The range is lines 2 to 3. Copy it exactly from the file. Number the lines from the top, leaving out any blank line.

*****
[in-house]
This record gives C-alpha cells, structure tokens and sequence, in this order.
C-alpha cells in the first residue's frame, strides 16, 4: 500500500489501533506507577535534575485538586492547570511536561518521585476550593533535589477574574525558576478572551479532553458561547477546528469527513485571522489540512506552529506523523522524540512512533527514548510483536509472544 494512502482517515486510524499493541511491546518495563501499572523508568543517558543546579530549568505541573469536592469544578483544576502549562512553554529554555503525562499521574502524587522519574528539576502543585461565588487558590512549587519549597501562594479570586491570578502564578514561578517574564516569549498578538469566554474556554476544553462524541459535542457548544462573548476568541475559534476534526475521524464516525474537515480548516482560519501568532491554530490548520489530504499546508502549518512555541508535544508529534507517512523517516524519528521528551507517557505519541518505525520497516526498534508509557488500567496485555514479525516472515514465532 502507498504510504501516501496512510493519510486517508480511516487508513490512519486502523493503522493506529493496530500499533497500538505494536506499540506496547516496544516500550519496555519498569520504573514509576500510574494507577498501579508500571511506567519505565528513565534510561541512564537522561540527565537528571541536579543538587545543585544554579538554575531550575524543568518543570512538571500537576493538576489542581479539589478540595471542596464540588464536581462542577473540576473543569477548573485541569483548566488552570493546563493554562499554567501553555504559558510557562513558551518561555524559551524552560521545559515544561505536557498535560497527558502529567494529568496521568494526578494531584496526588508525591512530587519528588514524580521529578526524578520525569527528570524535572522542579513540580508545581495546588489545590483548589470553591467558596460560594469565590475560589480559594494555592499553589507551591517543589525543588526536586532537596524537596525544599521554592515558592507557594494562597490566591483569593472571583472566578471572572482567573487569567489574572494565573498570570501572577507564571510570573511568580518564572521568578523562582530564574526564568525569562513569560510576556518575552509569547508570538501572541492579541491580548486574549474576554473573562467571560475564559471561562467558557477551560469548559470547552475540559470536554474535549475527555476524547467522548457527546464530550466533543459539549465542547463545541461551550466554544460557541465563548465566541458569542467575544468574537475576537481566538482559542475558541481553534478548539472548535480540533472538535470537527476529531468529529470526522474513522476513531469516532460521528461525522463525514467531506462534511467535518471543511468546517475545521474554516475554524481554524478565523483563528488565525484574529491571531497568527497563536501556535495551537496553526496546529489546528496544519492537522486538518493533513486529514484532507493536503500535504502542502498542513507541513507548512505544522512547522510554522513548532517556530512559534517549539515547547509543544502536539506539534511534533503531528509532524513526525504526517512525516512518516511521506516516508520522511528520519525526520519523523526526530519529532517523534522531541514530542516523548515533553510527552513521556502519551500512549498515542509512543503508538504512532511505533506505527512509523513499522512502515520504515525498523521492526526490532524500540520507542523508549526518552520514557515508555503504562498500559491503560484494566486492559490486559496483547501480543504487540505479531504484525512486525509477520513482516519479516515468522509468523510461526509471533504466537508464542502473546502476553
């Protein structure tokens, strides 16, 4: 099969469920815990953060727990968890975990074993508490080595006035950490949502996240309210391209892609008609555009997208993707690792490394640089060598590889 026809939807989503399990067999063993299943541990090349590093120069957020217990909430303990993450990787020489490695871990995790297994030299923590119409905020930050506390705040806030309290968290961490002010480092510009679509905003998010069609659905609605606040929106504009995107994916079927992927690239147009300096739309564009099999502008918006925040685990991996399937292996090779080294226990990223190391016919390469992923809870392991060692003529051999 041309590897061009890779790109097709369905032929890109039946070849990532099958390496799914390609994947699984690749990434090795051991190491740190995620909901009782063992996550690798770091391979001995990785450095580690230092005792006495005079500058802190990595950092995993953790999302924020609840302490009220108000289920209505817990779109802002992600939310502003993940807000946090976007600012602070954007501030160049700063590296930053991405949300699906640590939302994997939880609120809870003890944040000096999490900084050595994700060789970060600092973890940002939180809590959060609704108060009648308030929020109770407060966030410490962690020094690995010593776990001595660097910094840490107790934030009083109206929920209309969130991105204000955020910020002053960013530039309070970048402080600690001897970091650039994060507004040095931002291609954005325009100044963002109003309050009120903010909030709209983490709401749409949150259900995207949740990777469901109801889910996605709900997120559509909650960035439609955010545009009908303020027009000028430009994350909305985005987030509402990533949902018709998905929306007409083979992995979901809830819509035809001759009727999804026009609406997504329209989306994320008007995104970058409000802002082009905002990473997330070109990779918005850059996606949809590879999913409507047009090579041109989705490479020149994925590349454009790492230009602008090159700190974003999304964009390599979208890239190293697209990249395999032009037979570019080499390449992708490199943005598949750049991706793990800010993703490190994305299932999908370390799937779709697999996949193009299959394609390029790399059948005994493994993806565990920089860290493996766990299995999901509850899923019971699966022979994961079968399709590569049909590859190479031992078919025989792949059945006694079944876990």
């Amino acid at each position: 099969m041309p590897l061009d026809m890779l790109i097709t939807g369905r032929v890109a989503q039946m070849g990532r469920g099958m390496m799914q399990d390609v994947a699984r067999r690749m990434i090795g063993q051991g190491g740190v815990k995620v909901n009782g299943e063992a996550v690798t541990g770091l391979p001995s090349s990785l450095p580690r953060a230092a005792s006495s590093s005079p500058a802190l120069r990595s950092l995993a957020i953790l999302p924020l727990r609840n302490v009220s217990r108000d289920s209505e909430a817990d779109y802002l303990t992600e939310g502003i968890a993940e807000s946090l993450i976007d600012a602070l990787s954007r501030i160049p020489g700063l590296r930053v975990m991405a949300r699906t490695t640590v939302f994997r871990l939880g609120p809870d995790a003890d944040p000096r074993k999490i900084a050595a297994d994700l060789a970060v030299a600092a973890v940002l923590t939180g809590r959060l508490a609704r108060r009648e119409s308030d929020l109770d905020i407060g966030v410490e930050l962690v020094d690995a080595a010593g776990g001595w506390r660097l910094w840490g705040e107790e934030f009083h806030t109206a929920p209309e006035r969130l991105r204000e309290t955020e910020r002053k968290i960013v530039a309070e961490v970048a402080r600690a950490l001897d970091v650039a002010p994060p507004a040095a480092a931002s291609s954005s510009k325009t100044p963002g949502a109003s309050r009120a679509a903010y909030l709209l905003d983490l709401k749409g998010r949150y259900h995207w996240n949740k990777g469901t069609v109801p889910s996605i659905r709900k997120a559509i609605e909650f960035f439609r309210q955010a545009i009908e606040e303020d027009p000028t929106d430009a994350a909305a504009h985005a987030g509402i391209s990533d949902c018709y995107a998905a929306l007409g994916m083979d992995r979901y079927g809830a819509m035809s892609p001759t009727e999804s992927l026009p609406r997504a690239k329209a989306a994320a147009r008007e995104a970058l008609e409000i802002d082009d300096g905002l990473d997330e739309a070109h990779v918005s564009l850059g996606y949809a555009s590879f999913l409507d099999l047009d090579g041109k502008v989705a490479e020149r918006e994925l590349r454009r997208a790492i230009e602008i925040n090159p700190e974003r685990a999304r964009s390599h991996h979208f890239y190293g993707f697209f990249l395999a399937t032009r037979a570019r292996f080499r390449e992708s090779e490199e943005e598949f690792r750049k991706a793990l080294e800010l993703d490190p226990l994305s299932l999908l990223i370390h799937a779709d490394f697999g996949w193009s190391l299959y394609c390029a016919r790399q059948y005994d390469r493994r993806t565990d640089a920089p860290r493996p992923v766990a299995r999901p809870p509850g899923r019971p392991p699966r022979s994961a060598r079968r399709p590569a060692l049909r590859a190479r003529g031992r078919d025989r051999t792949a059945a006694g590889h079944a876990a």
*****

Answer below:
This record gives C-alpha cells, structure tokens and sequence, in this order.
C-alpha cells in the first residue's frame, strides 16, 4: 500500500489501533506507577535534575485538586492547570511536561518521585476550593533535589477574574525558576478572551479532553458561547477546528469527513485571522489540512506552529506523523522524540512512533527514548510483536509472544 494512502482517515486510524499493541511491546518495563501499572523508568543517558543546579530549568505541573469536592469544578483544576502549562512553554529554555503525562499521574502524587522519574528539576502543585461565588487558590512549587519549597501562594479570586491570578502564578514561578517574564516569549498578538469566554474556554476544553462524541459535542457548544462573548476568541475559534476534526475521524464516525474537515480548516482560519501568532491554530490548520489530504499546508502549518512555541508535544508529534507517512523517516524519528521528551507517557505519541518505525520497516526498534508509557488500567496485555514479525516472515514465532 502507498504510504501516501496512510493519510486517508480511516487508513490512519486502523493503522493506529493496530500499533497500538505494536506499540506496547516496544516500550519496555519498569520504573514509576500510574494507577498501579508500571511506567519505565528513565534510561541512564537522561540527565537528571541536579543538587545543585544554579538554575531550575524543568518543570512538571500537576493538576489542581479539589478540595471542596464540588464536581462542577473540576473543569477548573485541569483548566488552570493546563493554562499554567501553555504559558510557562513558551518561555524559551524552560521545559515544561505536557498535560497527558502529567494529568496521568494526578494531584496526588508525591512530587519528588514524580521529578526524578520525569527528570524535572522542579513540580508545581495546588489545590483548589470553591467558596460560594469565590475560589480559594494555592499553589507551591517543589525543588526536586532537596524537596525544599521554592515558592507557594494562597490566591483569593472571583472566578471572572482567573487569567489574572494565573498570570501572577507564571510570573511568580518564572521568578523562582530564574526564568525569562513569560510576556518575552509569547508570538501572541492579541491580548486574549474576554473573562467571560475564559471561562467558557477551560469548559470547552475540559470536554474535549475527555476524547467522548457527546464530550466533543459539549465542547463545541461551550466554544460557541465563548465566541458569542467575544468574537475576537481566538482559542475558541481553534478548539472548535480540533472538535470537527476529531468529529470526522474513522476513531469516532460521528461525522463525514467531506462534511467535518471543511468546517475545521474554516475554524481554524478565523483563528488565525484574529491571531497568527497563536501556535495551537496553526496546529489546528496544519492537522486538518493533513486529514484532507493536503500535504502542502498542513507541513507548512505544522512547522510554522513548532517556530512559534517549539515547547509543544502536539506539534511534533503531528509532524513526525504526517512525516512518516511521506516516508520522511528520519525526520519523523526526530519529532517523534522531541514530542516523548515533553510527552513521556502519551500512549498515542509512543503508538504512532511505533506505527512509523513499522512502515520504515525498523521492526526490532524500540520507542523508549526518552520514557515508555503504562498500559491503560484494566486492559490486559496483547501480543504487540505479531504484525512486525509477520513482516519479516515468522509468523510461526509471533504466537508464542502473546502476553